Here are the screenshots of the setup process.

win8-hv1-step1

Here is the dashboard, this particular computer was upgraded to Windows 8 Server from Windows 2008 R2, so there were already a few roles installed.

win8-hv1-wizard1

Similar interface for adding the Failover Clustering Role

win8-hv1-wizard2

I’ve not tried the Remote Desktop VDI stuff yet, I’m thinking I may grab a couple of more machines and start over with fresh installs.

win8-hv1-wizard3

Here you can install roles onto one of the servers in your pool. I added win8-hv2.soecs.ku.edu to the pool so I could manage both servers from one interface, cool huh?

There is also the option to install the role to VHD, I will have to try that later!

win8-hv1-wizard4

Here you can see the installed roles from Windows 2008 R2

win8-hv1-wizard5

There’s the feature I’m after, Failover Clustering. Note the additional tools, there are 81 PowerShell cmdlets available for managing Failover Clustering. I’m going to post those up after this.

win8-hv1-wizard6

Here is everything that will be installed, I checked the box to Restart the destination if necessary, but for this feature it’s not necessary. But as I was messing around with various other components earlier this week, that’s a nice option.

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The installation is starting, you can see the notification flag now has a 1 inside it’s little box. You can close this window and the install will progress.

win8-hv1-TaskStatus

Clicking on the notification flag, you can see all tasks that are currently running.

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Here is what you see when you click details. By the time I got to this screen the installation was done.

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I can manage the Cluster from the Dashboard | Tools menu

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Since it’s installed on win8-hv1 I can right click on that server in the Server Pool and select Failover Cluster Manager from there.

win8-hv1-Manage3

Perhaps this is silly to point out, but the Failover Clustering feature was not installed on win8-hv2 and so you don’t see the option to manage it from there.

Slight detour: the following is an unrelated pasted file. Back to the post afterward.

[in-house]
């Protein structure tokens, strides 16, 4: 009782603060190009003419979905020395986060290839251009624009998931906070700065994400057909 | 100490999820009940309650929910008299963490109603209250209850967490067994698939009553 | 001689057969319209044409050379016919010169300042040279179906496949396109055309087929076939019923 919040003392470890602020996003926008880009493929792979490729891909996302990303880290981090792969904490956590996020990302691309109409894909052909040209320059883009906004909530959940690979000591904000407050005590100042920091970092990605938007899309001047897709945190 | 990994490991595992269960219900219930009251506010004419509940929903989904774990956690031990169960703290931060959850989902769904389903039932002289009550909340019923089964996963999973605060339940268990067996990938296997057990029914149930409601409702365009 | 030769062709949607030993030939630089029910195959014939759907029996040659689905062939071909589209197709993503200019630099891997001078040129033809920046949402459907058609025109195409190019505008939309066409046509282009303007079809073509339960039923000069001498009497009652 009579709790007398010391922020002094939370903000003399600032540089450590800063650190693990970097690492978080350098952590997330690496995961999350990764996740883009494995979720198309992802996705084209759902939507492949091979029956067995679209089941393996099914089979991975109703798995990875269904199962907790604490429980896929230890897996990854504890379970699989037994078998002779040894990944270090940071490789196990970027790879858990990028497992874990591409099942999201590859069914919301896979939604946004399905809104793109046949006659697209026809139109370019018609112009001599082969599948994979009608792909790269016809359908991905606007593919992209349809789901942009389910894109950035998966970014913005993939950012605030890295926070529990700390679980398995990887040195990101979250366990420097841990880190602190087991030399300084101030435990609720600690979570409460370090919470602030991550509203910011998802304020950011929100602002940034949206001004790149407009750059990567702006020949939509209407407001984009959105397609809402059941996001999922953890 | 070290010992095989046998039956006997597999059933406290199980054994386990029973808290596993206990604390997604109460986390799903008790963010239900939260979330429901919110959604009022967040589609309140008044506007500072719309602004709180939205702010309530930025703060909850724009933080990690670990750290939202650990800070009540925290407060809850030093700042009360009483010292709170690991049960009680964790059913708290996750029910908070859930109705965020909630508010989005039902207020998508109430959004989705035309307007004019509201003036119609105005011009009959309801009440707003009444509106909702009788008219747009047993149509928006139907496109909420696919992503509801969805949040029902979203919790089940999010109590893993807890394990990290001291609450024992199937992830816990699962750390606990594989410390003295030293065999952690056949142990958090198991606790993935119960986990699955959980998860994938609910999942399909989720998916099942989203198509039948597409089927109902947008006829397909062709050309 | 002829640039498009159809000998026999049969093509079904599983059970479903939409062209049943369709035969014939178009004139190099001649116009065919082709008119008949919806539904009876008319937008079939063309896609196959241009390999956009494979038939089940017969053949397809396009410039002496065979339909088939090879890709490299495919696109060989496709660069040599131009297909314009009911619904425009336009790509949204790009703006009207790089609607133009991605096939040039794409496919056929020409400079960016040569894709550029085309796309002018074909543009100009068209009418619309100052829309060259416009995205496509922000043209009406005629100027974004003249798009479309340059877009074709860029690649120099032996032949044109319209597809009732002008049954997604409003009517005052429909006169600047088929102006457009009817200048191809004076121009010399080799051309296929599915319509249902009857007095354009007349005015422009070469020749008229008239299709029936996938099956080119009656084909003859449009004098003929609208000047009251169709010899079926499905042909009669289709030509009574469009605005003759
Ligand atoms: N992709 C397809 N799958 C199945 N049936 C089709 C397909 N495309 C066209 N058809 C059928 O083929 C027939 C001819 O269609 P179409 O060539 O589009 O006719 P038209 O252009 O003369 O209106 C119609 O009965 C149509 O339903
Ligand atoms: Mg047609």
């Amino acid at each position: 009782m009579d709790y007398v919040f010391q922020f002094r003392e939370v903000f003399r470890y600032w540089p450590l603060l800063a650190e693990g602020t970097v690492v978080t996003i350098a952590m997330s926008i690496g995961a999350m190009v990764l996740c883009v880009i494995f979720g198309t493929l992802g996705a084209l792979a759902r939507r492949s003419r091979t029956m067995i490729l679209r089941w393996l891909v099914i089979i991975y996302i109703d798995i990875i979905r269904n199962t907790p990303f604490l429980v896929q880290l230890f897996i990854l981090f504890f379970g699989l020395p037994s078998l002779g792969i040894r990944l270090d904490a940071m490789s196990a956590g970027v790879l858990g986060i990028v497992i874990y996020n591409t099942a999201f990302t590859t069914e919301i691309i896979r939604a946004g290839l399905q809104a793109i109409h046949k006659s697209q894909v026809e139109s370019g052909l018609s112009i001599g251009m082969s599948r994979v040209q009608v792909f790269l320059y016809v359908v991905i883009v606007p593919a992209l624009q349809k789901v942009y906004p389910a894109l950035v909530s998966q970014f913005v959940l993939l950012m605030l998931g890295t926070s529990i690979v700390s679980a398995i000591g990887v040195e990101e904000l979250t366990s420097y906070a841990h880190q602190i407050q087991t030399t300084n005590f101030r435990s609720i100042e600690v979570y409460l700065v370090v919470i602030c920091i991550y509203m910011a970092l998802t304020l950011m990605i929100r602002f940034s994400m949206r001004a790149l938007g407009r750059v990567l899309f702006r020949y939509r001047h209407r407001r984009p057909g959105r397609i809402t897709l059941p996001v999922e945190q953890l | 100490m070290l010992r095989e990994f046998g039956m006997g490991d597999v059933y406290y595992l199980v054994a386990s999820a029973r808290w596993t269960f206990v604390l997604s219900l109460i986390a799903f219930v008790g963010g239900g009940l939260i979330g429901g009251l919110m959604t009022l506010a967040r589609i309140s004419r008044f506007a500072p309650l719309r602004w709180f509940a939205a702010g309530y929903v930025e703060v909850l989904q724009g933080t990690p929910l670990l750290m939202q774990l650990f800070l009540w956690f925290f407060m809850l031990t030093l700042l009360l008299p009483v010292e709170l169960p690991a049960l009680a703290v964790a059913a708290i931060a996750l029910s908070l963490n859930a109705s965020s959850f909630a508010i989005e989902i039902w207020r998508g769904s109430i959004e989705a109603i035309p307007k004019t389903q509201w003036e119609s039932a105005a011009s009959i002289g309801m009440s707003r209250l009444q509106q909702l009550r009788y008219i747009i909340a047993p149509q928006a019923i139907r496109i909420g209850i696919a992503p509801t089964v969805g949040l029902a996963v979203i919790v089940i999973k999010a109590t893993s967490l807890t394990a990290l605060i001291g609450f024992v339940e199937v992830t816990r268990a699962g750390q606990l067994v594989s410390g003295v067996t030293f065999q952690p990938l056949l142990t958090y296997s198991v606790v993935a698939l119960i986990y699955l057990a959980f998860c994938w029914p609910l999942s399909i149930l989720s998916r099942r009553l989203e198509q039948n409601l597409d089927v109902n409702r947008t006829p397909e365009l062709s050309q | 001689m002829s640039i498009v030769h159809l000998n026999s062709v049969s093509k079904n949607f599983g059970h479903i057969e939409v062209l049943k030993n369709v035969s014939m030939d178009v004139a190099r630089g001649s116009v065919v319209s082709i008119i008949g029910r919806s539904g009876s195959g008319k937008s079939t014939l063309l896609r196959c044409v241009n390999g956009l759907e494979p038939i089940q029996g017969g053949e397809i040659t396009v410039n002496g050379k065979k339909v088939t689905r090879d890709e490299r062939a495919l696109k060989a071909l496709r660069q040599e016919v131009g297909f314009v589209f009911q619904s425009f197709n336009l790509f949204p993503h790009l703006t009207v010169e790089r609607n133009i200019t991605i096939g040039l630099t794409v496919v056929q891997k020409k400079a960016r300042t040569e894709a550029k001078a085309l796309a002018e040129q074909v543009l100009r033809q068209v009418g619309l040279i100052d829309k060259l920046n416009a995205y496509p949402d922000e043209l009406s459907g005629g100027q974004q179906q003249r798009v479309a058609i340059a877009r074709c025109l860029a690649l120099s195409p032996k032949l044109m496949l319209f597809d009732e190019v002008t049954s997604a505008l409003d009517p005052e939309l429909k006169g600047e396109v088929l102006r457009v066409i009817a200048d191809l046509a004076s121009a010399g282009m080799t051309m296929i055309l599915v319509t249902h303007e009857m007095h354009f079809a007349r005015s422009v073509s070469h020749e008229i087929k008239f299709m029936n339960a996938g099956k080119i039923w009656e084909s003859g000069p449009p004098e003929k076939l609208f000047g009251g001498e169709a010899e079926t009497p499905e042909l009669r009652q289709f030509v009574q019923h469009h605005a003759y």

Do you suffer from “Premature Installation”?

Or, “What’s in a name?”

Turns out a whole hell of a lot! First I need to thanks Nick for the awesome title, as he completely pinpointed my issue after I told him what happened! The last article I posted talked about our desire to move away from vanilla Windows 2008 and up to Windows 2008 R2. What should have been a pretty straightforward process got slightly mangled by two things. I forgot to rename the computer, and I moved to fast, hence the “Premature Installation!”

Naming is important, there are some names you can change and some you can’t. How computers get names has also changed with 2008, it used to be that during installation you were prompted for a name, now you do that after. One of the things we found out was that a Domain Controller can have multiple names, while I don’t know how recent that change is, or isn’t it was new to us. Back to the naming process, while there’s nothing inherently wrong with a Domain Controller named WIN-LLF3467Q0, you would undoubtedly agree it doesn’t really roll off the tongue.

So that was the first problem, I installed Windows 2008 R2 without mishap, and Directory Services installed, and when I hopped over to the Domain Controller’s OU I noticed my problem. So the first thing I did was go to the above article and renamed my new Domain Controller, and this is where the second problem occurred.